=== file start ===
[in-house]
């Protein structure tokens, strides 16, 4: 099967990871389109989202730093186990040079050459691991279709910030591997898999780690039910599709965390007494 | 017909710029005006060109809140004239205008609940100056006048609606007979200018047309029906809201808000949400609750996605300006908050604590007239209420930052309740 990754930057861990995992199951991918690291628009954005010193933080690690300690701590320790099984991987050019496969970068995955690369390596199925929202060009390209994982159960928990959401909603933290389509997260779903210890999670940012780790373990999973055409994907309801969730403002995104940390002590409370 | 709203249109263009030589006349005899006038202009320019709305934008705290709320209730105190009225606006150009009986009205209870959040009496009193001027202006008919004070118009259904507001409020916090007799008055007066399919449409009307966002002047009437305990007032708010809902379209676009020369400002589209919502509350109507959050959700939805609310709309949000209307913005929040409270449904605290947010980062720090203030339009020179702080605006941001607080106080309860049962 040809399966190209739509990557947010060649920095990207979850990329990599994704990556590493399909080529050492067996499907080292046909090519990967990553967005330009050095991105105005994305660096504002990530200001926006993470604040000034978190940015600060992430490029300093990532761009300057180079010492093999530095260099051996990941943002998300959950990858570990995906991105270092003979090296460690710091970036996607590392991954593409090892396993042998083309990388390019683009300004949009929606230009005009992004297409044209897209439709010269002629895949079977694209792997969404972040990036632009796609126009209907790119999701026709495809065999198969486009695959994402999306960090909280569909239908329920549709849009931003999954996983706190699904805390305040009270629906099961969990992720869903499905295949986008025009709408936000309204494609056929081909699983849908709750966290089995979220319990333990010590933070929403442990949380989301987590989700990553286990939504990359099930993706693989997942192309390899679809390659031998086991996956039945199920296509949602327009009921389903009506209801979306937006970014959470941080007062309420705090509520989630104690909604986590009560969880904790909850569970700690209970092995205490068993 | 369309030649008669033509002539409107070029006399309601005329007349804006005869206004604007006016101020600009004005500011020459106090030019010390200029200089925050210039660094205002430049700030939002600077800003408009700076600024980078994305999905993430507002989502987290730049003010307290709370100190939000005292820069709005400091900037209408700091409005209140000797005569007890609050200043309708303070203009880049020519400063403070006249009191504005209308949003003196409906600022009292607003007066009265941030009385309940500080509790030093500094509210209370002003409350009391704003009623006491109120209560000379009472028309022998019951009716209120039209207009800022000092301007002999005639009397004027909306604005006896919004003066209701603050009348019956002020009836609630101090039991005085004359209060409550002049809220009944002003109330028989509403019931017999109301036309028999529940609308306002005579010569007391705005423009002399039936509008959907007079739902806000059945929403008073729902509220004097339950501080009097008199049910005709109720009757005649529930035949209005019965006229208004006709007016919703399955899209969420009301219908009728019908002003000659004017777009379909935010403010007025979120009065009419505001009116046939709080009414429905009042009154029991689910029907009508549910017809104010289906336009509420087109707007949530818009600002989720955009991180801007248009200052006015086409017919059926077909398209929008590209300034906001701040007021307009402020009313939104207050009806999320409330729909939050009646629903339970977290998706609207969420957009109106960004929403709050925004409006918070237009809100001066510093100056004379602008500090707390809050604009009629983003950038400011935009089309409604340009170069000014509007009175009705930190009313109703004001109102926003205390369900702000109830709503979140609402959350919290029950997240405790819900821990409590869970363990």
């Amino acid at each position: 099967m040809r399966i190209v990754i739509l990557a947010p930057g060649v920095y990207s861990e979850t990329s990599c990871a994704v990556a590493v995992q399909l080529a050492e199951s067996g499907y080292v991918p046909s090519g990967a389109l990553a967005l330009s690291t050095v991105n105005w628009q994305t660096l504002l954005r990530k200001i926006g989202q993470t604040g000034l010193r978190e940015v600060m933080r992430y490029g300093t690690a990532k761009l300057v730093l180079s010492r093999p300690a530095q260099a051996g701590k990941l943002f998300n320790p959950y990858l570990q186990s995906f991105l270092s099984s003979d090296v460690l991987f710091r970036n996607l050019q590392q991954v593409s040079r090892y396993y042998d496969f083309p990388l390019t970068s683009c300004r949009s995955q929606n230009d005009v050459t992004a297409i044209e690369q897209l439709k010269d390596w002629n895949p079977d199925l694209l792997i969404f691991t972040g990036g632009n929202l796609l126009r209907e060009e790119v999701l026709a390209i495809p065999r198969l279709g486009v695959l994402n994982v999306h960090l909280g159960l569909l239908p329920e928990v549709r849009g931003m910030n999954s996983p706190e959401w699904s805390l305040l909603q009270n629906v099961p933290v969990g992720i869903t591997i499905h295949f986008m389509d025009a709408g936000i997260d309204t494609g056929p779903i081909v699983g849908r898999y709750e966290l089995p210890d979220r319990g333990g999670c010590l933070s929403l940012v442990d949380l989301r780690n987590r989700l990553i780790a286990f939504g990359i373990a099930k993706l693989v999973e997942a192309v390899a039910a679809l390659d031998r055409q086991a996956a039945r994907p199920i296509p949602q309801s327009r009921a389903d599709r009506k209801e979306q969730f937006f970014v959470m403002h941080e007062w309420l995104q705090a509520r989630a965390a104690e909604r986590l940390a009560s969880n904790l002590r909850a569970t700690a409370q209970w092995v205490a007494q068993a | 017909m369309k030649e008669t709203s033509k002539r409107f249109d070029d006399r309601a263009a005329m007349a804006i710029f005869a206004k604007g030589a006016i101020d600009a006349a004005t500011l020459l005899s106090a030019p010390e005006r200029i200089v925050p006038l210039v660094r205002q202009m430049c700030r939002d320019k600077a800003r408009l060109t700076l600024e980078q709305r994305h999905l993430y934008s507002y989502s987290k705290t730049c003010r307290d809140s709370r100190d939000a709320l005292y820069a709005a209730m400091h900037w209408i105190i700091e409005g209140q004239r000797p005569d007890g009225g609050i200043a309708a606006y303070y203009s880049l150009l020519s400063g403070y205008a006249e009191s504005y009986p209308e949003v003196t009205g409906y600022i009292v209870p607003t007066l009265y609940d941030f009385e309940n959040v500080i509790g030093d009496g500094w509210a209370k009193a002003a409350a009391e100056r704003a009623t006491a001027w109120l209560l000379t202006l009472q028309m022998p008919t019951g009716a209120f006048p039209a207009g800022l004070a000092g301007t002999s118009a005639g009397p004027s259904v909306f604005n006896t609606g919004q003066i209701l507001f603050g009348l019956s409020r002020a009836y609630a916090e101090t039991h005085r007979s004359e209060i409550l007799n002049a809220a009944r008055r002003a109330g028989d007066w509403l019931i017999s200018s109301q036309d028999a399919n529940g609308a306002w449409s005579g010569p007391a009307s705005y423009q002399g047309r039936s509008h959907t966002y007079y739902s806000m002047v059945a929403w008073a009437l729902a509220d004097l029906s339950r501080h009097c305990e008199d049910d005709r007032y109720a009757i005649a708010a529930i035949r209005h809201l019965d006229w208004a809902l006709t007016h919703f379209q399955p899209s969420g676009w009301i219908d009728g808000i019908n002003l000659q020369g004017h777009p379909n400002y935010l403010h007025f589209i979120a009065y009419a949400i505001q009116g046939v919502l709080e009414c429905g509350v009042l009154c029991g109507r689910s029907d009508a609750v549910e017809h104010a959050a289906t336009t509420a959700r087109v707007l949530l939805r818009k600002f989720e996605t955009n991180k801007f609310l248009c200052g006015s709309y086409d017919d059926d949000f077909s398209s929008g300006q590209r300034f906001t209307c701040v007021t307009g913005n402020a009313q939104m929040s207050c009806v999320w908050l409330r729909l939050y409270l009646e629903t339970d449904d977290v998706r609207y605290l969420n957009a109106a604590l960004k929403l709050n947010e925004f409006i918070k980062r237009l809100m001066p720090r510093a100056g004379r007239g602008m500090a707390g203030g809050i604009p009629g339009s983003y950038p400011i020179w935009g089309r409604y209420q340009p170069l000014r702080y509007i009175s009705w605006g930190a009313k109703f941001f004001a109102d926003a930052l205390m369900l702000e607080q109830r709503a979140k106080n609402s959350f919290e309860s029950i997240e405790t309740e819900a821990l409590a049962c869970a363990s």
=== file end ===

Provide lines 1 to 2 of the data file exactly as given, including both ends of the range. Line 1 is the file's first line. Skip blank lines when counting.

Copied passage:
[in-house]
């Protein structure tokens, strides 16, 4: 099967990871389109989202730093186990040079050459691991279709910030591997898999780690039910599709965390007494 | 017909710029005006060109809140004239205008609940100056006048609606007979200018047309029906809201808000949400609750996605300006908050604590007239209420930052309740 990754930057861990995992199951991918690291628009954005010193933080690690300690701590320790099984991987050019496969970068995955690369390596199925929202060009390209994982159960928990959401909603933290389509997260779903210890999670940012780790373990999973055409994907309801969730403002995104940390002590409370 | 709203249109263009030589006349005899006038202009320019709305934008705290709320209730105190009225606006150009009986009205209870959040009496009193001027202006008919004070118009259904507001409020916090007799008055007066399919449409009307966002002047009437305990007032708010809902379209676009020369400002589209919502509350109507959050959700939805609310709309949000209307913005929040409270449904605290947010980062720090203030339009020179702080605006941001607080106080309860049962 040809399966190209739509990557947010060649920095990207979850990329990599994704990556590493399909080529050492067996499907080292046909090519990967990553967005330009050095991105105005994305660096504002990530200001926006993470604040000034978190940015600060992430490029300093990532761009300057180079010492093999530095260099051996990941943002998300959950990858570990995906991105270092003979090296460690710091970036996607590392991954593409090892396993042998083309990388390019683009300004949009929606230009005009992004297409044209897209439709010269002629895949079977694209792997969404972040990036632009796609126009209907790119999701026709495809065999198969486009695959994402999306960090909280569909239908329920549709849009931003999954996983706190699904805390305040009270629906099961969990992720869903499905295949986008025009709408936000309204494609056929081909699983849908709750966290089995979220319990333990010590933070929403442990949380989301987590989700990553286990939504990359099930993706693989997942192309390899679809390659031998086991996956039945199920296509949602327009009921389903009506209801979306937006970014959470941080007062309420705090509520989630104690909604986590009560969880904790909850569970700690209970092995205490068993 | 369309030649008669033509002539409107070029006399309601005329007349804006005869206004604007006016101020600009004005500011020459106090030019010390200029200089925050210039660094205002430049700030939002600077800003408009700076600024980078994305999905993430507002989502987290730049003010307290709370100190939000005292820069709005400091900037209408700091409005209140000797005569007890609050200043309708303070203009880049020519400063403070006249009191504005209308949003003196409906600022009292607003007066009265941030009385309940500080509790030093500094509210209370002003409350009391704003009623006491109120209560000379009472028309022998019951009716209120039209207009800022000092301007002999005639009397004027909306604005006896919004003066209701603050009348019956002020009836609630101090039991005085004359209060409550002049809220009944002003109330028989509403019931017999109301036309028999529940609308306002005579010569007391705005423009002399039936509008959907007079739902806000059945929403008073729902509220004097339950501080009097008199049910005709109720009757005649529930035949209005019965006229208004006709007016919703399955899209969420009301219908009728019908002003000659004017777009379909935010403010007025979120009065009419505001009116046939709080009414429905009042009154029991689910029907009508549910017809104010289906336009509420087109707007949530818009600002989720955009991180801007248009200052006015086409017919059926077909398209929008590209300034906001701040007021307009402020009313939104207050009806999320409330729909939050009646629903339970977290998706609207969420957009109106960004929403709050925004409006918070237009809100001066510093100056004379602008500090707390809050604009009629983003950038400011935009089309409604340009170069000014509007009175009705930190009313109703004001109102926003205390369900702000109830709503979140609402959350919290029950997240405790819900821990409590869970363990």